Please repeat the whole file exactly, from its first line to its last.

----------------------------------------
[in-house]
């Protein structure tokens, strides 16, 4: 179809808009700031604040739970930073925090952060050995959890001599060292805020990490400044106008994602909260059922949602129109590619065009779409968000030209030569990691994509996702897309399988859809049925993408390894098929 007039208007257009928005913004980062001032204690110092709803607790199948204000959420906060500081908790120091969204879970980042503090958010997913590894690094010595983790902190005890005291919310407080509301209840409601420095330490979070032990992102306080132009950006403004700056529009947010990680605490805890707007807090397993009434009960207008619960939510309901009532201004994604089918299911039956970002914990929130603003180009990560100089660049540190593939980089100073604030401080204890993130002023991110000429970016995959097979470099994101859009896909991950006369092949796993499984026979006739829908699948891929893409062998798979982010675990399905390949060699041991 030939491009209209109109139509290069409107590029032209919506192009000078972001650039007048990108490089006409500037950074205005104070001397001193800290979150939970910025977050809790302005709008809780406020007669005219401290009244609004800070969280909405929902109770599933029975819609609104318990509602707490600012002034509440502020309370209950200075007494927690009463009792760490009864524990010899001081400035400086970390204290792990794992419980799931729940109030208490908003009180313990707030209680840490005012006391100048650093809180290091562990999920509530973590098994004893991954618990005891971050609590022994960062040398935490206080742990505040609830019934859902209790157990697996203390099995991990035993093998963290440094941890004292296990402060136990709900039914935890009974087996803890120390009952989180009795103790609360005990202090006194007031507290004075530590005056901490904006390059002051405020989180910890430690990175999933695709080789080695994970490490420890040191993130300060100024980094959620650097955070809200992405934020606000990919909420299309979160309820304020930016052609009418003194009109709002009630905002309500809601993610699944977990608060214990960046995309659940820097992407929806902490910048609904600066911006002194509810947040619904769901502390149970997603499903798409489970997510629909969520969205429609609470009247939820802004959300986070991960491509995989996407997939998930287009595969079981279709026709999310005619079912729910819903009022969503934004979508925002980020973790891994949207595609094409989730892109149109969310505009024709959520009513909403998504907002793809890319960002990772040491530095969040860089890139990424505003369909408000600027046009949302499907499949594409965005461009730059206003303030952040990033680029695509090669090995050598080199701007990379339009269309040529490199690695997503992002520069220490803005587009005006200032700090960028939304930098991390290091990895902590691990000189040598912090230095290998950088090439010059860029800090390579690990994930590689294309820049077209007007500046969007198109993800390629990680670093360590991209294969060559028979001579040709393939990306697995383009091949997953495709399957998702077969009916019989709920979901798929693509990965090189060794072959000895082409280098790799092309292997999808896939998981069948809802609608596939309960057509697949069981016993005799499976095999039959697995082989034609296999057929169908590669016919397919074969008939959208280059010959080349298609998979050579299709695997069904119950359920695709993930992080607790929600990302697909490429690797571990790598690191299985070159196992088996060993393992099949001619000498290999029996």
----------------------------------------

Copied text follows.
[in-house]
């Protein structure tokens, strides 16, 4: 179809808009700031604040739970930073925090952060050995959890001599060292805020990490400044106008994602909260059922949602129109590619065009779409968000030209030569990691994509996702897309399988859809049925993408390894098929 007039208007257009928005913004980062001032204690110092709803607790199948204000959420906060500081908790120091969204879970980042503090958010997913590894690094010595983790902190005890005291919310407080509301209840409601420095330490979070032990992102306080132009950006403004700056529009947010990680605490805890707007807090397993009434009960207008619960939510309901009532201004994604089918299911039956970002914990929130603003180009990560100089660049540190593939980089100073604030401080204890993130002023991110000429970016995959097979470099994101859009896909991950006369092949796993499984026979006739829908699948891929893409062998798979982010675990399905390949060699041991 030939491009209209109109139509290069409107590029032209919506192009000078972001650039007048990108490089006409500037950074205005104070001397001193800290979150939970910025977050809790302005709008809780406020007669005219401290009244609004800070969280909405929902109770599933029975819609609104318990509602707490600012002034509440502020309370209950200075007494927690009463009792760490009864524990010899001081400035400086970390204290792990794992419980799931729940109030208490908003009180313990707030209680840490005012006391100048650093809180290091562990999920509530973590098994004893991954618990005891971050609590022994960062040398935490206080742990505040609830019934859902209790157990697996203390099995991990035993093998963290440094941890004292296990402060136990709900039914935890009974087996803890120390009952989180009795103790609360005990202090006194007031507290004075530590005056901490904006390059002051405020989180910890430690990175999933695709080789080695994970490490420890040191993130300060100024980094959620650097955070809200992405934020606000990919909420299309979160309820304020930016052609009418003194009109709002009630905002309500809601993610699944977990608060214990960046995309659940820097992407929806902490910048609904600066911006002194509810947040619904769901502390149970997603499903798409489970997510629909969520969205429609609470009247939820802004959300986070991960491509995989996407997939998930287009595969079981279709026709999310005619079912729910819903009022969503934004979508925002980020973790891994949207595609094409989730892109149109969310505009024709959520009513909403998504907002793809890319960002990772040491530095969040860089890139990424505003369909408000600027046009949302499907499949594409965005461009730059206003303030952040990033680029695509090669090995050598080199701007990379339009269309040529490199690695997503992002520069220490803005587009005006200032700090960028939304930098991390290091990895902590691990000189040598912090230095290998950088090439010059860029800090390579690990994930590689294309820049077209007007500046969007198109993800390629990680670093360590991209294969060559028979001579040709393939990306697995383009091949997953495709399957998702077969009916019989709920979901798929693509990965090189060794072959000895082409280098790799092309292997999808896939998981069948809802609608596939309960057509697949069981016993005799499976095999039959697995082989034609296999057929169908590669016919397919074969008939959208280059010959080349298609998979050579299709695997069904119950359920695709993930992080607790929600990302697909490429690797571990790598690191299985070159196992088996060993393992099949001619000498290999029996």